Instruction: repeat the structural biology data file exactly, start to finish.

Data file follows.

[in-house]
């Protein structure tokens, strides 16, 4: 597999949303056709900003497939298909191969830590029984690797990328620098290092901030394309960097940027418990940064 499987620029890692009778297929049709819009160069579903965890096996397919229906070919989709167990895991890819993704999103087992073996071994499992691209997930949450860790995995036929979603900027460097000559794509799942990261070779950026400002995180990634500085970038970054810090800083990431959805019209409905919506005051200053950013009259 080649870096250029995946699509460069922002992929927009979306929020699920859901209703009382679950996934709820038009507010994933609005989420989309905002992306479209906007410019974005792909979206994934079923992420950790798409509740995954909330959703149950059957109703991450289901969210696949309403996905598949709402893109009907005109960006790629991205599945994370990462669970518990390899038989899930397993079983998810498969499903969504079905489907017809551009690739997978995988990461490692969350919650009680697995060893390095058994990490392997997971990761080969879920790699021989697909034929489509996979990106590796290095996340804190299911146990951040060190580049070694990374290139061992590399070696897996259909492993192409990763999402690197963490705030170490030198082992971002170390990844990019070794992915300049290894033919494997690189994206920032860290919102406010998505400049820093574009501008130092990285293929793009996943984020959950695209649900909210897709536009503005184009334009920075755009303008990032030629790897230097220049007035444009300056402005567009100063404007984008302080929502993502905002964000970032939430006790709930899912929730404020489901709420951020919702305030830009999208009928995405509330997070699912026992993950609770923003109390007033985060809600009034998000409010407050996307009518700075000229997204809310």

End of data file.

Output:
[in-house]
């Protein structure tokens, strides 16, 4: 597999949303056709900003497939298909191969830590029984690797990328620098290092901030394309960097940027418990940064 499987620029890692009778297929049709819009160069579903965890096996397919229906070919989709167990895991890819993704999103087992073996071994499992691209997930949450860790995995036929979603900027460097000559794509799942990261070779950026400002995180990634500085970038970054810090800083990431959805019209409905919506005051200053950013009259 080649870096250029995946699509460069922002992929927009979306929020699920859901209703009382679950996934709820038009507010994933609005989420989309905002992306479209906007410019974005792909979206994934079923992420950790798409509740995954909330959703149950059957109703991450289901969210696949309403996905598949709402893109009907005109960006790629991205599945994370990462669970518990390899038989899930397993079983998810498969499903969504079905489907017809551009690739997978995988990461490692969350919650009680697995060893390095058994990490392997997971990761080969879920790699021989697909034929489509996979990106590796290095996340804190299911146990951040060190580049070694990374290139061992590399070696897996259909492993192409990763999402690197963490705030170490030198082992971002170390990844990019070794992915300049290894033919494997690189994206920032860290919102406010998505400049820093574009501008130092990285293929793009996943984020959950695209649900909210897709536009503005184009334009920075755009303008990032030629790897230097220049007035444009300056402005567009100063404007984008302080929502993502905002964000970032939430006790709930899912929730404020489901709420951020919702305030830009999208009928995405509330997070699912026992993950609770923003109390007033985060809600009034998000409010407050996307009518700075000229997204809310």